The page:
CHICAGO -- There's new criticism of a recommendation from a government-appointed panel that there should be widespread screening of U.S. children for high cholesterol.
In Monday's issue of the journal Pediatrics, researchers at one university say the guidelines are too aggressive and were influenced by panel members' financial ties to drugmakers. The article says the panel members' ties pose a conflict of interest that undermines credibility.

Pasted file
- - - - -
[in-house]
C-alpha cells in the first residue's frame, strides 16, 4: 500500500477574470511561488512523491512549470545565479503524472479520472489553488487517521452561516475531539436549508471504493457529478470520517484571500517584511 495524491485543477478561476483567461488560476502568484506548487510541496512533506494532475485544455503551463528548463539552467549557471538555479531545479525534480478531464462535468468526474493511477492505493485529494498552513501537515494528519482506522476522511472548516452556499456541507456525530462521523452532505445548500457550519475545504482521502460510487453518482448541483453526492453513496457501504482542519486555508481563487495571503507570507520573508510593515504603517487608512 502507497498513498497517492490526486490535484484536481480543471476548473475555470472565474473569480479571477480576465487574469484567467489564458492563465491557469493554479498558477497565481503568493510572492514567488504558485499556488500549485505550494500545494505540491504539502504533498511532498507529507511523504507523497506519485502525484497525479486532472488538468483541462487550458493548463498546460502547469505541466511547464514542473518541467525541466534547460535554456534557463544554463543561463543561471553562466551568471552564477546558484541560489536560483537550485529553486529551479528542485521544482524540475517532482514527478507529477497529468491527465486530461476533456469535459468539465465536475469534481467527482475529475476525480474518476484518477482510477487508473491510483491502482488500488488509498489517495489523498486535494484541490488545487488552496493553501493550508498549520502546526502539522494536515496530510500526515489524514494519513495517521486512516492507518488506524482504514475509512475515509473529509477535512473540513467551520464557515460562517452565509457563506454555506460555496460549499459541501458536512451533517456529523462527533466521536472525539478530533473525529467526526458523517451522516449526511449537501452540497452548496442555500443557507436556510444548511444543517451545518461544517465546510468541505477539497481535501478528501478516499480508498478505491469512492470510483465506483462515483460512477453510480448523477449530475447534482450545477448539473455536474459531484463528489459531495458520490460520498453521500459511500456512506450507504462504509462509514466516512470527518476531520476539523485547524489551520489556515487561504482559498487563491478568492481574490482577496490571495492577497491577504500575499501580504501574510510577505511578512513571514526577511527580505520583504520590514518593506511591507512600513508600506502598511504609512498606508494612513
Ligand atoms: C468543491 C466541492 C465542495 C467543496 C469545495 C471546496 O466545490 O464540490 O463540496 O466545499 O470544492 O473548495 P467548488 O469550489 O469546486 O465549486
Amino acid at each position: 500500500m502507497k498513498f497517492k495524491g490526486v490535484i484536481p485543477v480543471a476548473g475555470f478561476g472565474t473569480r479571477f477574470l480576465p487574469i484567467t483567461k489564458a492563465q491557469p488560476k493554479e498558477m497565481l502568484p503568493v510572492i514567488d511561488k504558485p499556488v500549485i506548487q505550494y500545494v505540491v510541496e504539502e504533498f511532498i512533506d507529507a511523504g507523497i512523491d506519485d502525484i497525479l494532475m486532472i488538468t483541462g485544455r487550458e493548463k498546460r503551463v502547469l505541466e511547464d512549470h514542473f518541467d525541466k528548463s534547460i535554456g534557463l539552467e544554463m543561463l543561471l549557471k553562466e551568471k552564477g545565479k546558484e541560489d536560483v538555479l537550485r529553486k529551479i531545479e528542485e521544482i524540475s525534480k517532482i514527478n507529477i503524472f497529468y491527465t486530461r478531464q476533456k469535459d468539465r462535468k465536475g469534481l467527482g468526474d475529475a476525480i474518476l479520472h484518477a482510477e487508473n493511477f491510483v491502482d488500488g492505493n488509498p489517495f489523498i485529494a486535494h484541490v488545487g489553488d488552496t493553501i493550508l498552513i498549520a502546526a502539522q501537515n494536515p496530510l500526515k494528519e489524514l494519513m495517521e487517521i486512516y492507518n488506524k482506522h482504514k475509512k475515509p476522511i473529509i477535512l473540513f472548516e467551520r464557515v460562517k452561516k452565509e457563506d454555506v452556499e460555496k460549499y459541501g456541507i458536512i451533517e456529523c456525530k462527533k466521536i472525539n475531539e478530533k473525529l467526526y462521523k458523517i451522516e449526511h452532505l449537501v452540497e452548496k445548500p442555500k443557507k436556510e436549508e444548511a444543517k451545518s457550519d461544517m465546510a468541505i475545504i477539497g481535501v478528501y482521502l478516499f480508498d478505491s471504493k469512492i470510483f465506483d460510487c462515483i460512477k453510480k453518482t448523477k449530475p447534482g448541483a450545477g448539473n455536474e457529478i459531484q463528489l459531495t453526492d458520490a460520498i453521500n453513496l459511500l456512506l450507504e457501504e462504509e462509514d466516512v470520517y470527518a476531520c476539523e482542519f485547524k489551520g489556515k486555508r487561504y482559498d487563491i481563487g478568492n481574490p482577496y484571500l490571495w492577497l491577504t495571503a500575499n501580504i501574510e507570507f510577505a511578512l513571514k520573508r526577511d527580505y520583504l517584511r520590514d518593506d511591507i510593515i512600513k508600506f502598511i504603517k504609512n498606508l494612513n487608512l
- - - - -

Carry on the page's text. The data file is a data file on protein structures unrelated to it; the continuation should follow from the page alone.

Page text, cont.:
Eight of the 14 panel members reported industry ties, which they disclosed when their advice was published in December.
Other criticism was published earlier this year in the Journal of the American Medical Association. That critique raised concerns about putting children on cholesterol drugs called statins, noting the medicine has been linked with a rare muscle-damaging condition in adults.
Some doctors recommend more narrow screening based on family history of cholesterol problems.